Healthy Hearts Day promotes smokefree cars at Beau Sejour on 25 September 2011

September 23rd, 2011 by Health Promotion Unit

On Healthy Hearts Day, the Health Promotion Unit and the Environmental Health Unit will have a car outside Beau Sejour Leisure Centre filled with cigarette butts and the chemicals children will be exposed to when adults smoke in a car.

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Gerry Le Roy, Health Promotion Officer for Smoking and Heart disease, said “The dangers of secondhand smoke are well established and in Guernsey it has been against the law to smoke in vehicles used for work since 2 July 2006. However, there has been no restriction on smoking in cars with children on board even though researchers have found that secondhand smoke levels in vehicles are often greater than in many other enclosed areas.

Children are particularly vulnerable to secondhand smoke as it increases their risk of glue ear, asthma, pneumonia and bronchitis. It also increases the risk of cot death.

Second hand smoke (SHS) – also known as environmental tobacco smoke (ETS) is a combination of exhaled smoke and smoke from the burning tip of a tobacco product. It is a mixture of more than 4,000 chemicals, including at least 40 known agents that cause cancer. Tobacco smoke contains carbon monoxide, a gas that affects the blood’s ability to carry oxygen to the vital organs such as the heart and brain.

Jane Cutting Environmental Health Officer, added “Cars are enclosed spaces with low ceilings which means that the smoke will be thickest around the head height of children. The inside fabric of the car becomes impregnated with particles which continue to be breathed in by children long after the cigarette has been put out. Given that children breathe faster than an adult, breathing secondhand smoke in vehicles adds to this very serious health problem, both in the short and long term”.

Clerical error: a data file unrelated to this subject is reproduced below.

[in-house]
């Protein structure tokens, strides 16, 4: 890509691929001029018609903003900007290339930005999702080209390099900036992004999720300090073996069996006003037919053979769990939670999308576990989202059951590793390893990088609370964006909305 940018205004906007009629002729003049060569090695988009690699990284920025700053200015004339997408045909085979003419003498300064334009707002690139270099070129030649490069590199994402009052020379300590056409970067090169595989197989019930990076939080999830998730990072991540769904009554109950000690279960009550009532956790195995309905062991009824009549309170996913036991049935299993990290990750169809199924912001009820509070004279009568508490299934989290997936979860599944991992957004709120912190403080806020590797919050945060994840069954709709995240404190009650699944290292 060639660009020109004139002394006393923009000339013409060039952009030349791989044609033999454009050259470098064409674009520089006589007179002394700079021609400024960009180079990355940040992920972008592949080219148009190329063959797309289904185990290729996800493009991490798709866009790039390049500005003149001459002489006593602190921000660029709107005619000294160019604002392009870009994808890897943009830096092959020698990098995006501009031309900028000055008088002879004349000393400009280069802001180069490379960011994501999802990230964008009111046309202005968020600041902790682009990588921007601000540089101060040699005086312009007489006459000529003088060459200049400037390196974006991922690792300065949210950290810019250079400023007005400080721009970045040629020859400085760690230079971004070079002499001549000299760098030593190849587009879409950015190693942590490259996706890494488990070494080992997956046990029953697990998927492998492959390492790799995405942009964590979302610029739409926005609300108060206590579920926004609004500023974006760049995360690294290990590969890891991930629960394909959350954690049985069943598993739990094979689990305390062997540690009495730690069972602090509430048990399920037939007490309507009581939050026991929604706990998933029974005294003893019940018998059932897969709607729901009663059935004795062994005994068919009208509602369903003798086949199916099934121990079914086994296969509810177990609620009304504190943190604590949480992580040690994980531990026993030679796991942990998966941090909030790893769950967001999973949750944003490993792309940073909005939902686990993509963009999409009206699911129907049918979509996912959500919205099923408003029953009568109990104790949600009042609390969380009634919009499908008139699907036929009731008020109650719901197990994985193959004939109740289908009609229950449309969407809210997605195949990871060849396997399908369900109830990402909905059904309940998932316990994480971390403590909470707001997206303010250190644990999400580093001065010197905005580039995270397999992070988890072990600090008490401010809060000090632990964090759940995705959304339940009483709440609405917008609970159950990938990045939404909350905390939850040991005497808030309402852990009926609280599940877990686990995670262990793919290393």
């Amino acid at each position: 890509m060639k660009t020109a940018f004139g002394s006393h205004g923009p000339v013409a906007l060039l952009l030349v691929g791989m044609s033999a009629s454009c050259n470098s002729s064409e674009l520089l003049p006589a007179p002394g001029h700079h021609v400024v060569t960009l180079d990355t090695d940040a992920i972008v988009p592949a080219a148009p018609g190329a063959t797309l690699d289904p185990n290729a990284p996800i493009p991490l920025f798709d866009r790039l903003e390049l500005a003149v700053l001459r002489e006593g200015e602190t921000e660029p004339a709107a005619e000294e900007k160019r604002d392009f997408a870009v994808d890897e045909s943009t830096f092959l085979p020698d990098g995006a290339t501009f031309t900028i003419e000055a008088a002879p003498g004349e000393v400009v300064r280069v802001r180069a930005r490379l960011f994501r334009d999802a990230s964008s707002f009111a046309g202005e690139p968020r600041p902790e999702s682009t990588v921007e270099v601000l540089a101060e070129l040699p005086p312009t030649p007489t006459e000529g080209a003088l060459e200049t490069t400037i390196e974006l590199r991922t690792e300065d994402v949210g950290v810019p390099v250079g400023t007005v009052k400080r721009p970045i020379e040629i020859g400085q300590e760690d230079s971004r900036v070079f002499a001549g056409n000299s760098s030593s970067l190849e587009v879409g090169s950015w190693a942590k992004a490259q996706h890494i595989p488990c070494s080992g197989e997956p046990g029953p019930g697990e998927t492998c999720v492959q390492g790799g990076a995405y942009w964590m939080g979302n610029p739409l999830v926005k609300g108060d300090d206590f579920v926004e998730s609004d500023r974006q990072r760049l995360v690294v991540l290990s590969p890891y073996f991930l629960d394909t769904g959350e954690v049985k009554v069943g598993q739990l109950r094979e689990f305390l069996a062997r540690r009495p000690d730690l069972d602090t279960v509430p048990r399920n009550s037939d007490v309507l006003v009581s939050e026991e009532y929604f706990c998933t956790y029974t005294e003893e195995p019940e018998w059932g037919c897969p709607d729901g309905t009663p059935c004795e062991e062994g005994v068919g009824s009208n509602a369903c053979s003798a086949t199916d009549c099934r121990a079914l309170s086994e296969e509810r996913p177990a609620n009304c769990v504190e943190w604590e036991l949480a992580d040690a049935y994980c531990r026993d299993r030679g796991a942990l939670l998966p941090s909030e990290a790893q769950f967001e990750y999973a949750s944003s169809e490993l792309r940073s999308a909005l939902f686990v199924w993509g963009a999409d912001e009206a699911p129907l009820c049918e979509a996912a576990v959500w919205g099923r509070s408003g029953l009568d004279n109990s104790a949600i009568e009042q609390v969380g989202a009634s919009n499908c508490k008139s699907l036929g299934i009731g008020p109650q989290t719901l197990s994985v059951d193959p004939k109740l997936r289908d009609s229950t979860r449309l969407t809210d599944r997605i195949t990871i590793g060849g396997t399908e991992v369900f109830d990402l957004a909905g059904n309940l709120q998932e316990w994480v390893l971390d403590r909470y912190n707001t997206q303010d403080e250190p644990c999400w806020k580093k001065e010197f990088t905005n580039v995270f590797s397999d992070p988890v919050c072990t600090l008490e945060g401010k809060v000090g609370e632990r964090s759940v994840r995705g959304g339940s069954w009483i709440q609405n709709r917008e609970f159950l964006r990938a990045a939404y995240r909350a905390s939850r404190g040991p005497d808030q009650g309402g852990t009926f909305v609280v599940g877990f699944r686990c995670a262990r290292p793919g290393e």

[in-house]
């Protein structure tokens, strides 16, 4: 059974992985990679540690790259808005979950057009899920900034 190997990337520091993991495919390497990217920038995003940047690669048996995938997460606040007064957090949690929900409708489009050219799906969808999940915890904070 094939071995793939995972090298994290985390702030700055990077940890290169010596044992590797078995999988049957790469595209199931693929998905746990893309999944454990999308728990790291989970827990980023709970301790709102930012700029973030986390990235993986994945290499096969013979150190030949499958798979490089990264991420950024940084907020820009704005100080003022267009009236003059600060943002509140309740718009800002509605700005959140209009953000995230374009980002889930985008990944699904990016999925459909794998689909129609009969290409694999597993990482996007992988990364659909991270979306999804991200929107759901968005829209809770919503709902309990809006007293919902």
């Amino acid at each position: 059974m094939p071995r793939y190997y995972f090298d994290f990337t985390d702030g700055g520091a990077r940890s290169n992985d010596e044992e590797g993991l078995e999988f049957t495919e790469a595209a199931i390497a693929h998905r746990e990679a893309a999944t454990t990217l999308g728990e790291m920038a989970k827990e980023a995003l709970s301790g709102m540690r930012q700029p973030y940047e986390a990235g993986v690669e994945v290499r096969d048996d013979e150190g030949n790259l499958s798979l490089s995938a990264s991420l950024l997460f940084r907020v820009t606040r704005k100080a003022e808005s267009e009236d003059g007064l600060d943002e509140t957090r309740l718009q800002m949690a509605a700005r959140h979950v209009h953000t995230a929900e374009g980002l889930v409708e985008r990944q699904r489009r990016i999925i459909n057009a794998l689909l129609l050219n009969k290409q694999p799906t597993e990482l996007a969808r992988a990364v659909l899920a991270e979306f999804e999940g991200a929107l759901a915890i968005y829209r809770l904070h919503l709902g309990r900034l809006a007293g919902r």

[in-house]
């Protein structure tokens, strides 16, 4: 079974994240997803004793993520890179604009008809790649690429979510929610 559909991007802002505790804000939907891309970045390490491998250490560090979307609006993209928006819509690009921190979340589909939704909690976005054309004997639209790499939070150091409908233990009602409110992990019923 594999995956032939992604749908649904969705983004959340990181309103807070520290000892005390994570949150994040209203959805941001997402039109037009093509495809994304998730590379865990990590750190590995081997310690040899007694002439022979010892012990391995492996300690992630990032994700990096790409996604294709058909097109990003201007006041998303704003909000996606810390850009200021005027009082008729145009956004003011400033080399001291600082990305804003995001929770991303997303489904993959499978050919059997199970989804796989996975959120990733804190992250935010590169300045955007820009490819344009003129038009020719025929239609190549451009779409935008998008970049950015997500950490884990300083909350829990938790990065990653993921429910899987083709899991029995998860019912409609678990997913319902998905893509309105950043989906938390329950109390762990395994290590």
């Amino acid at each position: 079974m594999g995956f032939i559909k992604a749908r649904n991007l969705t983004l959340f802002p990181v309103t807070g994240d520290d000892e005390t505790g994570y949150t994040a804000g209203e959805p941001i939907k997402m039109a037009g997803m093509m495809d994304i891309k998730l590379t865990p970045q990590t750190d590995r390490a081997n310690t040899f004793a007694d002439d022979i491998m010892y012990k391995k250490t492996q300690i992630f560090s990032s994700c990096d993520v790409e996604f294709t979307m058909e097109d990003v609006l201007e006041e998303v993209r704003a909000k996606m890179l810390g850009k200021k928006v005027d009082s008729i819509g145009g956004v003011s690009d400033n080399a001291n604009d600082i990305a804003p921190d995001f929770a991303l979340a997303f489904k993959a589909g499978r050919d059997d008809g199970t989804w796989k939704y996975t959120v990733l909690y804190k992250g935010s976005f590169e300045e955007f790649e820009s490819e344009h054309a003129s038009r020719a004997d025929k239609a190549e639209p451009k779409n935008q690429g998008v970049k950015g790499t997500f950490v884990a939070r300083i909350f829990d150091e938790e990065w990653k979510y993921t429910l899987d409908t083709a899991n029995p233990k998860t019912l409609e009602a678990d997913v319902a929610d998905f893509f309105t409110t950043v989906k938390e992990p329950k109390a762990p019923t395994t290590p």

Why opening a window won’t help

Opening a window helps to reduce the sight and smell of smoke but it does not remove the smoke quickly enough to address the health effects of second hand smoke. Even with a window open, the level of smoke measured can often be higher than that found in some bars before smoking was banned.

To protect children from the cocktail of dangerous chemicals in the smoke we would advise adults, who carry children in their car, to only smoke outside the car.

On Sunday 25 September 2011 information leaflets will be handed out and people will be asked whether they think legislation should be put in place to ban smoking in cars with children onboard.

For further information please contact the Health Promotion Unit on 707311.

References

ASH Fact sheet Smoking in Cars

ASH Secondhand Smoke: the impact on children

Royal College of Physicians, Passive Smoking and Children March 2010

ASH Scotland Secondhand smoke in cars

 

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